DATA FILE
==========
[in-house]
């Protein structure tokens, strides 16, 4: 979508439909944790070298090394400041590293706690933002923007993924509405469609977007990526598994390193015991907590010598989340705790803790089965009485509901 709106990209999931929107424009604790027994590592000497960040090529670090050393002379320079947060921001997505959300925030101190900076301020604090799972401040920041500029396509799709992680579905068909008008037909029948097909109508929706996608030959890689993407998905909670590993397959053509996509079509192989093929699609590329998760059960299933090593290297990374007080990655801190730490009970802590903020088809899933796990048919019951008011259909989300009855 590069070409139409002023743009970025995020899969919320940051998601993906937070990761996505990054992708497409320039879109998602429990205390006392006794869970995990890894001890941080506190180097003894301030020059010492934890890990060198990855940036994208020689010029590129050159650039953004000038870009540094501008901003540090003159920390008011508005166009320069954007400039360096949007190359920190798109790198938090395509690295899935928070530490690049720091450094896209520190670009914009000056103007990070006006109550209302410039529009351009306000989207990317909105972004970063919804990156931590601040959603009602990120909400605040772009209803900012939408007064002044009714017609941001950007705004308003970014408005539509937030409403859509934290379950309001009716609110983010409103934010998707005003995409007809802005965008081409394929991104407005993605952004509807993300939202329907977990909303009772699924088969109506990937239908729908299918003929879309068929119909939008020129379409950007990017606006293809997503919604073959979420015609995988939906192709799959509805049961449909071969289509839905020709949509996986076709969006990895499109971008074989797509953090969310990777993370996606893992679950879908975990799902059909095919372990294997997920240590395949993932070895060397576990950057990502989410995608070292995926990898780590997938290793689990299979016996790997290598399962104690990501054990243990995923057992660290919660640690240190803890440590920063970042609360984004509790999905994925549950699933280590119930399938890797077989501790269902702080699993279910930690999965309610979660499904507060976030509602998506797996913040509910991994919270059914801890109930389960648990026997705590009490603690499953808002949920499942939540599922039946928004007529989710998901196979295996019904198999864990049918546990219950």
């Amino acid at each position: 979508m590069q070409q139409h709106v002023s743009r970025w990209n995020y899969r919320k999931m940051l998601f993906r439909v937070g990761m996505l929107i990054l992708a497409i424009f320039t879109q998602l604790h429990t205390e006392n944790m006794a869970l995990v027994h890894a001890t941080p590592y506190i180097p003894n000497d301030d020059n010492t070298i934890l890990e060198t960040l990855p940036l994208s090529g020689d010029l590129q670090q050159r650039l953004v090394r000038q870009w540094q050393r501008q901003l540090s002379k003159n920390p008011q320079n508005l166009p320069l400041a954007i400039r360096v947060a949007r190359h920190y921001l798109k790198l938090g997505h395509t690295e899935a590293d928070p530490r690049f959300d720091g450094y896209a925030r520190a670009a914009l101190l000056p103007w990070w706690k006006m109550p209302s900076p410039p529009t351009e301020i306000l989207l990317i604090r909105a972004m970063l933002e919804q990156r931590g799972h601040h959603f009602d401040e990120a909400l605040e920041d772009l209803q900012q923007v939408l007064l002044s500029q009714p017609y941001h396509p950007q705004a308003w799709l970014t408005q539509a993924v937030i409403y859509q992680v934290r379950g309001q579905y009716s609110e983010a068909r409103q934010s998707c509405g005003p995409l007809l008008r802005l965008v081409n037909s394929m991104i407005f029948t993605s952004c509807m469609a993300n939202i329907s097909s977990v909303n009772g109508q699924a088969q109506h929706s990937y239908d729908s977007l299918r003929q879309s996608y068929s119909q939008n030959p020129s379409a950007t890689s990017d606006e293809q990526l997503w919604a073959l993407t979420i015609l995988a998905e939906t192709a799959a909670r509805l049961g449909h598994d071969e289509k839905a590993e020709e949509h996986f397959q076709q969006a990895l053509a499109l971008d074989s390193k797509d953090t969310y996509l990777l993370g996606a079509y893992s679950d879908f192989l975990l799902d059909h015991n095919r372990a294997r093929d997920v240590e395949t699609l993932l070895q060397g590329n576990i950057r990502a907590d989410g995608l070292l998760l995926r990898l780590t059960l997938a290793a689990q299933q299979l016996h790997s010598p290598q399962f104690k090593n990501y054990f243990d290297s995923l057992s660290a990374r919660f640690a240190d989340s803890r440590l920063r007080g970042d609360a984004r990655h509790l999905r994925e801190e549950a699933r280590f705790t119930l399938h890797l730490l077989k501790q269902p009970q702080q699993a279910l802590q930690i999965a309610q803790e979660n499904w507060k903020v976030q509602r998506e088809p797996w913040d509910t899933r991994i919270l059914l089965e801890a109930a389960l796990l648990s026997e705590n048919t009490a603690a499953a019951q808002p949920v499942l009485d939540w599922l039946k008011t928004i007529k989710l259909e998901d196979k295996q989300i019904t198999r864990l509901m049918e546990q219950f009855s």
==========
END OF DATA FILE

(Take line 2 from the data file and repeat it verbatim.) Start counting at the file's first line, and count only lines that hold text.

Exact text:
């Protein structure tokens, strides 16, 4: 979508439909944790070298090394400041590293706690933002923007993924509405469609977007990526598994390193015991907590010598989340705790803790089965009485509901 709106990209999931929107424009604790027994590592000497960040090529670090050393002379320079947060921001997505959300925030101190900076301020604090799972401040920041500029396509799709992680579905068909008008037909029948097909109508929706996608030959890689993407998905909670590993397959053509996509079509192989093929699609590329998760059960299933090593290297990374007080990655801190730490009970802590903020088809899933796990048919019951008011259909989300009855 590069070409139409002023743009970025995020899969919320940051998601993906937070990761996505990054992708497409320039879109998602429990205390006392006794869970995990890894001890941080506190180097003894301030020059010492934890890990060198990855940036994208020689010029590129050159650039953004000038870009540094501008901003540090003159920390008011508005166009320069954007400039360096949007190359920190798109790198938090395509690295899935928070530490690049720091450094896209520190670009914009000056103007990070006006109550209302410039529009351009306000989207990317909105972004970063919804990156931590601040959603009602990120909400605040772009209803900012939408007064002044009714017609941001950007705004308003970014408005539509937030409403859509934290379950309001009716609110983010409103934010998707005003995409007809802005965008081409394929991104407005993605952004509807993300939202329907977990909303009772699924088969109506990937239908729908299918003929879309068929119909939008020129379409950007990017606006293809997503919604073959979420015609995988939906192709799959509805049961449909071969289509839905020709949509996986076709969006990895499109971008074989797509953090969310990777993370996606893992679950879908975990799902059909095919372990294997997920240590395949993932070895060397576990950057990502989410995608070292995926990898780590997938290793689990299979016996790997290598399962104690990501054990243990995923057992660290919660640690240190803890440590920063970042609360984004509790999905994925549950699933280590119930399938890797077989501790269902702080699993279910930690999965309610979660499904507060976030509602998506797996913040509910991994919270059914801890109930389960648990026997705590009490603690499953808002949920499942939540599922039946928004007529989710998901196979295996019904198999864990049918546990219950």